In July 2021, the Department of Health and Human Services (HHS) announced that Americans with long COVID could qualify for disability protections under the Americans with Disabilities Act (ADA).
Disability under ADA qualifies an employee to receive reasonable accommodations, such as paid leave, a restructured job or reassignment to another position, shorter shifts, a place to sit during work hours or a service dog to help with stability. Reasonable accommodations can also include a modified break room or workspace layout.
While these are all steps in the right direction, there’s still plenty of confusion among employees and employers alike on what constitutes long COVID as a disability under the ADA. In general, long COVID is considered a disability under the ADA when someone experiences prolonged symptoms that interfere with their ability to perform the essential functions of their job. A recent International Foundation blog post provides more information about the interactive process that employers should engage in when evaluating a request for an ADA accommodation related to long COVID.
Benefit Plan Strategies for Addressing Long COVID
Faced with rising health care spend, employers and plan sponsors must find innovative solutions to manage costs while providing access to quality care to all workers. One way they can do this is by taking a proactive approach to chronic and complex health care conditions.
Around 60% of adults in the U.S. have a chronic disease, and 40% have two or more. Conditions like heart disease, cancer and diabetes are the leading causes of death and disability in the U.S. They’re also the leading drivers of health care costs. Typically, just 1% of a plan’s participants can drive 40% of its health care spending in any given year.
Strategies may include increasing access to quality providers by evaluating current network providers, expanding vended solutions that focus on access to high-quality care or contracting with a center of excellence. Focusing on areas of high spend or where costs are increasing rapidly within the medical plan—regardless of whether they are related to long COVID—can help employers lower their health care spend, increase their workforce productivity and, most importantly, improve outcomes for their employees.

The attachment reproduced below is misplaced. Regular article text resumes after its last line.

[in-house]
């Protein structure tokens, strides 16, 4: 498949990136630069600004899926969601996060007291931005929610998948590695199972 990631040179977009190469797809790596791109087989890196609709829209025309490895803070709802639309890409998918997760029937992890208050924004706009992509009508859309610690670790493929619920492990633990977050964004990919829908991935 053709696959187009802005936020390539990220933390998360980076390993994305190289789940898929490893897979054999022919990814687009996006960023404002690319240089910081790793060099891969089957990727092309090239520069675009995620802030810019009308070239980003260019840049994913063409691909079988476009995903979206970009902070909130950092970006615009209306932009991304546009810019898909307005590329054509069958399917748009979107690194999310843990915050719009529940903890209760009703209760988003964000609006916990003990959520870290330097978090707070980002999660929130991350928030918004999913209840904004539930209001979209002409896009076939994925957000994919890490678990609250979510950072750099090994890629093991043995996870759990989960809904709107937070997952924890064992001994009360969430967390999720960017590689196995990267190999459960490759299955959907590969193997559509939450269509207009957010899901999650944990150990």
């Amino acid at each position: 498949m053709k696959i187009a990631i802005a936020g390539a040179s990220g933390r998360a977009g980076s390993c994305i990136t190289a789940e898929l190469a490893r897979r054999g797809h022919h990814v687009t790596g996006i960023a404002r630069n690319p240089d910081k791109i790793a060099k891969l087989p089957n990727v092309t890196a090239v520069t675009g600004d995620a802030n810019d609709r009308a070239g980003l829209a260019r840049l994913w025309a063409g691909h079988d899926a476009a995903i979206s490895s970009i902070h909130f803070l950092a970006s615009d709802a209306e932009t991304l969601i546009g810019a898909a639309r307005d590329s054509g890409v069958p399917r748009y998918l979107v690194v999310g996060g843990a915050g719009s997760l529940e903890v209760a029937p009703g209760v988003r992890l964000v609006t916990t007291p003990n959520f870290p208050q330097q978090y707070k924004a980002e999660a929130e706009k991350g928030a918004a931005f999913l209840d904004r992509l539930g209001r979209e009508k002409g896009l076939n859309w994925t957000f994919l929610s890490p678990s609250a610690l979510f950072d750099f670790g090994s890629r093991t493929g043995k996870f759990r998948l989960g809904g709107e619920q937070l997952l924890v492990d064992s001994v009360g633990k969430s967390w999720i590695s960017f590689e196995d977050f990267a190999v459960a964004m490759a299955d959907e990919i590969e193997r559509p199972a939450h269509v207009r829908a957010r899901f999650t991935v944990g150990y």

Taking a proactive approach to benefit design can also help individuals with long COVID. That means ensuring that the medical plan has appropriate coverage for the symptoms and conditions associated with the disease. Appropriate coverage may include services already in the plan, like organ transplant and mental health services. Employers may need to evaluate the ease of access to imaging and/or lab services or add additional disease management services, similar to diabetes management but for gastrointestinal diseases or chronic fatigue. They may want to consider creating a more comprehensive employee assistance program (EAP) that expands services beyond mental health into areas of financial well-being, work-life balance or will/estate planning. Employers should review policies around paid sick leave to see whether they provide qualified flexibility in work hours or workdays. Organizations also could consider providing access to digital programs that focus on services for people with long COVID. Capabilities may include symptom tracking, self-assessment tools and educational content.
Improving Health Outcomes—And Bottom Lines
As COVID-19 continues to evolve, so will research surrounding its long-term effects. That’s why employers should consider programs that will help take care of employees suffering from this condition. Doing so not only improves their health outcomes but should also improve employers’ bottom lines.
For resources in this article, click here.
Cheryl Nienhuis, CEBS, PHR, is director of the Mayo Clinic Complex Care Program. She has more than 20 years of benefit experience, including benefits leadership at Mayo Clinic. She now helps employers manage health care costs while providing high-value health care benefits to employees. Nienhuis holds an M.B.A. degree in marketing and a health care management degree from Dallas Baptist University.
Augustine Chavez, M.D., is a consultant and the associate chair of practice in the department of family medicine at Mayo Clinic Arizona and assistant professor at the Mayo Clinic Alix School of Medicine. Prior to joining Mayo Clinic in 2015, he was medical director of a large federally qualified health center in New Mexico. Chavez’s clinical, education and research interests center on health equity and population health. He holds degrees in history and biology from the University of New Mexico and holds an M.D. degree from the University of New Mexico School of Medicine.